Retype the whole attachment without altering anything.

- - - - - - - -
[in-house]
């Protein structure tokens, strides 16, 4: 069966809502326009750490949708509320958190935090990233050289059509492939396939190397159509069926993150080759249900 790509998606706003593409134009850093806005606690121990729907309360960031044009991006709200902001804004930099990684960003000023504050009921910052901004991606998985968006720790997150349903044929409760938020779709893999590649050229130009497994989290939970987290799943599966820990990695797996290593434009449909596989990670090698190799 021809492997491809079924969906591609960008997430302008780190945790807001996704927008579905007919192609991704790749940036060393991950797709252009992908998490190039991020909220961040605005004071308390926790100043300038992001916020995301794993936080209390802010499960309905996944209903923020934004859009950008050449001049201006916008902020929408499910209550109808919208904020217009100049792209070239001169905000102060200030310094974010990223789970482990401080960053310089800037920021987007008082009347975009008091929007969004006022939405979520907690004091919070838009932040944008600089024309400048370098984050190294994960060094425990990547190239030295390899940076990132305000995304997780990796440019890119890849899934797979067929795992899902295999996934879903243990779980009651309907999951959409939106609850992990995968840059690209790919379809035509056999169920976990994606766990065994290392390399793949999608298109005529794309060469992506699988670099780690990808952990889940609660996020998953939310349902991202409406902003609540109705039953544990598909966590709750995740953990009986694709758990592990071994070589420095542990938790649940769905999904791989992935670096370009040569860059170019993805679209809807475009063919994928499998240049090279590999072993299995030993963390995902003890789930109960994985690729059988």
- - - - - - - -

[in-house]
């Protein structure tokens, strides 16, 4: 069966809502326009750490949708509320958190935090990233050289059509492939396939190397159509069926993150080759249900 790509998606706003593409134009850093806005606690121990729907309360960031044009991006709200902001804004930099990684960003000023504050009921910052901004991606998985968006720790997150349903044929409760938020779709893999590649050229130009497994989290939970987290799943599966820990990695797996290593434009449909596989990670090698190799 021809492997491809079924969906591609960008997430302008780190945790807001996704927008579905007919192609991704790749940036060393991950797709252009992908998490190039991020909220961040605005004071308390926790100043300038992001916020995301794993936080209390802010499960309905996944209903923020934004859009950008050449001049201006916008902020929408499910209550109808919208904020217009100049792209070239001169905000102060200030310094974010990223789970482990401080960053310089800037920021987007008082009347975009008091929007969004006022939405979520907690004091919070838009932040944008600089024309400048370098984050190294994960060094425990990547190239030295390899940076990132305000995304997780990796440019890119890849899934797979067929795992899902295999996934879903243990779980009651309907999951959409939106609850992990995968840059690209790919379809035509056999169920976990994606766990065994290392390399793949999608298109005529794309060469992506699988670099780690990808952990889940609660996020998953939310349902991202409406902003609540109705039953544990598909966590709750995740953990009986694709758990592990071994070589420095542990938790649940769905999904791989992935670096370009040569860059170019993805679209809807475009063919994928499998240049090279590999072993299995030993963390995902003890789930109960994985690729059988």